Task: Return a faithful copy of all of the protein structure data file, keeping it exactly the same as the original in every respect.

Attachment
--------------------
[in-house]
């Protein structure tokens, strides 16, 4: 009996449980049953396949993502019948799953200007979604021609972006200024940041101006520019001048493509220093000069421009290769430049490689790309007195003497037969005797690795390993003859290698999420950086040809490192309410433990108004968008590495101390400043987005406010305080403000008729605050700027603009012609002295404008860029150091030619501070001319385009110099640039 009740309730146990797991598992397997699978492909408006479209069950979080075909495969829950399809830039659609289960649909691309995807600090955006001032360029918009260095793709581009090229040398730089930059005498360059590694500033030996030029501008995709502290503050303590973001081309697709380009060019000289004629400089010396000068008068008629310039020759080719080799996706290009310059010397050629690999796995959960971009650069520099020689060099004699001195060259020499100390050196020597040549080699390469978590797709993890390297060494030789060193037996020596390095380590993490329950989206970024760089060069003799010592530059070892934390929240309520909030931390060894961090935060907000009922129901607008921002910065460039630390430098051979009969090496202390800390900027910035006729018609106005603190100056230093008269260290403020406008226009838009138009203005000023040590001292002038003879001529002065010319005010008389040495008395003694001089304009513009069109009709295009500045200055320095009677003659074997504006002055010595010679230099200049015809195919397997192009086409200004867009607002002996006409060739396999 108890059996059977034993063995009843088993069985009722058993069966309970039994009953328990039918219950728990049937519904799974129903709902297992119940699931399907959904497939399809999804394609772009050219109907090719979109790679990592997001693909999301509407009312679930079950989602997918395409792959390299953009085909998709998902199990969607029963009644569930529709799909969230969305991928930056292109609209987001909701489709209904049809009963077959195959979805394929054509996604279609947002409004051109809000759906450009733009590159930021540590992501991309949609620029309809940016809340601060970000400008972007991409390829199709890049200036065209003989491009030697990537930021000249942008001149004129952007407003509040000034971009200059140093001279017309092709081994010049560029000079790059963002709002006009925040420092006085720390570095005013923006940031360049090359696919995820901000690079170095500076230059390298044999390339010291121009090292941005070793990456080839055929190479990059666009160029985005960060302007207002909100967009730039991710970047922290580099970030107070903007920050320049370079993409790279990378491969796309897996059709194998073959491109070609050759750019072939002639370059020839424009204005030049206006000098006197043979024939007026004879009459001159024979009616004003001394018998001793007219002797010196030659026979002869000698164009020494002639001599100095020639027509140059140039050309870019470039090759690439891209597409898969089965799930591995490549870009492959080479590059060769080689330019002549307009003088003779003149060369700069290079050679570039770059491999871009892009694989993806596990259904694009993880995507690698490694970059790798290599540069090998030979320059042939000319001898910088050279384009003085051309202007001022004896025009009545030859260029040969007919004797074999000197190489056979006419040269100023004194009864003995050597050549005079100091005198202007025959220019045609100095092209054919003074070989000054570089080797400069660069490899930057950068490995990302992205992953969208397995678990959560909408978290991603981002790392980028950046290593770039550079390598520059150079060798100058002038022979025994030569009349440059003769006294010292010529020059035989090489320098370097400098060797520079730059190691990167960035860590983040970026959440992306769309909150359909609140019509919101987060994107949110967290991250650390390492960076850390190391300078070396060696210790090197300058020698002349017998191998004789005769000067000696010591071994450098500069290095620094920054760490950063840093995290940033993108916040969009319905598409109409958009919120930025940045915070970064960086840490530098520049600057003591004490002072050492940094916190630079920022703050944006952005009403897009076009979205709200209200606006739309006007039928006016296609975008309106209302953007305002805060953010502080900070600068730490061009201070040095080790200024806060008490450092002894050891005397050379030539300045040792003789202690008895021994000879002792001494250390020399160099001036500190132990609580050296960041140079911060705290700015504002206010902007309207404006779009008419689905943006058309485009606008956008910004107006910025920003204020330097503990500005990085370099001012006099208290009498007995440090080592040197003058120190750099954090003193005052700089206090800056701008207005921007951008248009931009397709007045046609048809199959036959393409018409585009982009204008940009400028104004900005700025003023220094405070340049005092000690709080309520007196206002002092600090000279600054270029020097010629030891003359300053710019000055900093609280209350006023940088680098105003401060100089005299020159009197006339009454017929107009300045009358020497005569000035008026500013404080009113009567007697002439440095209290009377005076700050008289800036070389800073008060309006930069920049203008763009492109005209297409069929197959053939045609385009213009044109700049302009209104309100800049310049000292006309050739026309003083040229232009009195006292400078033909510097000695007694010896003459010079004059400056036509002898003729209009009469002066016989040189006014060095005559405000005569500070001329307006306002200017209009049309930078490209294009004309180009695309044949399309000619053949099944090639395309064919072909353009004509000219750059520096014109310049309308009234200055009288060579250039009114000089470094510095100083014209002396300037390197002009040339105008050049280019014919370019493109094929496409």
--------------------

[in-house]
């Protein structure tokens, strides 16, 4: 009996449980049953396949993502019948799953200007979604021609972006200024940041101006520019001048493509220093000069421009290769430049490689790309007195003497037969005797690795390993003859290698999420950086040809490192309410433990108004968008590495101390400043987005406010305080403000008729605050700027603009012609002295404008860029150091030619501070001319385009110099640039 009740309730146990797991598992397997699978492909408006479209069950979080075909495969829950399809830039659609289960649909691309995807600090955006001032360029918009260095793709581009090229040398730089930059005498360059590694500033030996030029501008995709502290503050303590973001081309697709380009060019000289004629400089010396000068008068008629310039020759080719080799996706290009310059010397050629690999796995959960971009650069520099020689060099004699001195060259020499100390050196020597040549080699390469978590797709993890390297060494030789060193037996020596390095380590993490329950989206970024760089060069003799010592530059070892934390929240309520909030931390060894961090935060907000009922129901607008921002910065460039630390430098051979009969090496202390800390900027910035006729018609106005603190100056230093008269260290403020406008226009838009138009203005000023040590001292002038003879001529002065010319005010008389040495008395003694001089304009513009069109009709295009500045200055320095009677003659074997504006002055010595010679230099200049015809195919397997192009086409200004867009607002002996006409060739396999 108890059996059977034993063995009843088993069985009722058993069966309970039994009953328990039918219950728990049937519904799974129903709902297992119940699931399907959904497939399809999804394609772009050219109907090719979109790679990592997001693909999301509407009312679930079950989602997918395409792959390299953009085909998709998902199990969607029963009644569930529709799909969230969305991928930056292109609209987001909701489709209904049809009963077959195959979805394929054509996604279609947002409004051109809000759906450009733009590159930021540590992501991309949609620029309809940016809340601060970000400008972007991409390829199709890049200036065209003989491009030697990537930021000249942008001149004129952007407003509040000034971009200059140093001279017309092709081994010049560029000079790059963002709002006009925040420092006085720390570095005013923006940031360049090359696919995820901000690079170095500076230059390298044999390339010291121009090292941005070793990456080839055929190479990059666009160029985005960060302007207002909100967009730039991710970047922290580099970030107070903007920050320049370079993409790279990378491969796309897996059709194998073959491109070609050759750019072939002639370059020839424009204005030049206006000098006197043979024939007026004879009459001159024979009616004003001394018998001793007219002797010196030659026979002869000698164009020494002639001599100095020639027509140059140039050309870019470039090759690439891209597409898969089965799930591995490549870009492959080479590059060769080689330019002549307009003088003779003149060369700069290079050679570039770059491999871009892009694989993806596990259904694009993880995507690698490694970059790798290599540069090998030979320059042939000319001898910088050279384009003085051309202007001022004896025009009545030859260029040969007919004797074999000197190489056979006419040269100023004194009864003995050597050549005079100091005198202007025959220019045609100095092209054919003074070989000054570089080797400069660069490899930057950068490995990302992205992953969208397995678990959560909408978290991603981002790392980028950046290593770039550079390598520059150079060798100058002038022979025994030569009349440059003769006294010292010529020059035989090489320098370097400098060797520079730059190691990167960035860590983040970026959440992306769309909150359909609140019509919101987060994107949110967290991250650390390492960076850390190391300078070396060696210790090197300058020698002349017998191998004789005769000067000696010591071994450098500069290095620094920054760490950063840093995290940033993108916040969009319905598409109409958009919120930025940045915070970064960086840490530098520049600057003591004490002072050492940094916190630079920022703050944006952005009403897009076009979205709200209200606006739309006007039928006016296609975008309106209302953007305002805060953010502080900070600068730490061009201070040095080790200024806060008490450092002894050891005397050379030539300045040792003789202690008895021994000879002792001494250390020399160099001036500190132990609580050296960041140079911060705290700015504002206010902007309207404006779009008419689905943006058309485009606008956008910004107006910025920003204020330097503990500005990085370099001012006099208290009498007995440090080592040197003058120190750099954090003193005052700089206090800056701008207005921007951008248009931009397709007045046609048809199959036959393409018409585009982009204008940009400028104004900005700025003023220094405070340049005092000690709080309520007196206002002092600090000279600054270029020097010629030891003359300053710019000055900093609280209350006023940088680098105003401060100089005299020159009197006339009454017929107009300045009358020497005569000035008026500013404080009113009567007697002439440095209290009377005076700050008289800036070389800073008060309006930069920049203008763009492109005209297409069929197959053939045609385009213009044109700049302009209104309100800049310049000292006309050739026309003083040229232009009195006292400078033909510097000695007694010896003459010079004059400056036509002898003729209009009469002066016989040189006014060095005559405000005569500070001329307006306002200017209009049309930078490209294009004309180009695309044949399309000619053949099944090639395309064919072909353009004509000219750059520096014109310049309308009234200055009288060579250039009114000089470094510095100083014209002396300037390197002009040339105008050049280019014919370019493109094929496409």